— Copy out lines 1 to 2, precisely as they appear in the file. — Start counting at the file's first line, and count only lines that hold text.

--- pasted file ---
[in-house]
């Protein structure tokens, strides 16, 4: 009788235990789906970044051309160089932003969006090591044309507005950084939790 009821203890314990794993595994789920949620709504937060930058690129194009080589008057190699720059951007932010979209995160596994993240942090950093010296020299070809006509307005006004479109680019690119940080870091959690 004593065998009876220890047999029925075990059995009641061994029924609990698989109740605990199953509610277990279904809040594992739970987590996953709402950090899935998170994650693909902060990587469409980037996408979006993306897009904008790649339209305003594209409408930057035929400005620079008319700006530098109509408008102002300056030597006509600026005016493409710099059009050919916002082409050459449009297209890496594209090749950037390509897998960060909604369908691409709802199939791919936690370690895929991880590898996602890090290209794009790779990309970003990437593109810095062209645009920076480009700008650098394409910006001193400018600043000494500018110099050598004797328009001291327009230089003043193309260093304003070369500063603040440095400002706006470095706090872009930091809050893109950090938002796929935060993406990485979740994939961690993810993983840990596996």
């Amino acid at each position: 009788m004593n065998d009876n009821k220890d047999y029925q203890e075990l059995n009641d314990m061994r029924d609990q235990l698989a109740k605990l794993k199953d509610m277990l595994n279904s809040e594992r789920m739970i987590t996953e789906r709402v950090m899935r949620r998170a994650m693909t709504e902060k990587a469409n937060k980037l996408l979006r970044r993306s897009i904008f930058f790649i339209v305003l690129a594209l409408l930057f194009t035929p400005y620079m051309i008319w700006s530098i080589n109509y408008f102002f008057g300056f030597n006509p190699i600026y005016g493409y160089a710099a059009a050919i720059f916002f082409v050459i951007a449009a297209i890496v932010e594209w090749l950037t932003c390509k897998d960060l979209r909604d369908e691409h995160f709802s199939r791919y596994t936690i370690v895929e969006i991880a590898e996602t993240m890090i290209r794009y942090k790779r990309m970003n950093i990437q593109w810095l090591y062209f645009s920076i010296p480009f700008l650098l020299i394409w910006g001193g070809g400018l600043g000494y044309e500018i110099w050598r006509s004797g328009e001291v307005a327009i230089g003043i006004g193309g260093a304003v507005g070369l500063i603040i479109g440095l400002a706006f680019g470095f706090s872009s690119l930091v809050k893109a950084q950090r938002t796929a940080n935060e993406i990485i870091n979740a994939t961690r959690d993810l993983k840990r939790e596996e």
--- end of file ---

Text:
[in-house]
């Protein structure tokens, strides 16, 4: 009788235990789906970044051309160089932003969006090591044309507005950084939790 009821203890314990794993595994789920949620709504937060930058690129194009080589008057190699720059951007932010979209995160596994993240942090950093010296020299070809006509307005006004479109680019690119940080870091959690 004593065998009876220890047999029925075990059995009641061994029924609990698989109740605990199953509610277990279904809040594992739970987590996953709402950090899935998170994650693909902060990587469409980037996408979006993306897009904008790649339209305003594209409408930057035929400005620079008319700006530098109509408008102002300056030597006509600026005016493409710099059009050919916002082409050459449009297209890496594209090749950037390509897998960060909604369908691409709802199939791919936690370690895929991880590898996602890090290209794009790779990309970003990437593109810095062209645009920076480009700008650098394409910006001193400018600043000494500018110099050598004797328009001291327009230089003043193309260093304003070369500063603040440095400002706006470095706090872009930091809050893109950090938002796929935060993406990485979740994939961690993810993983840990596996």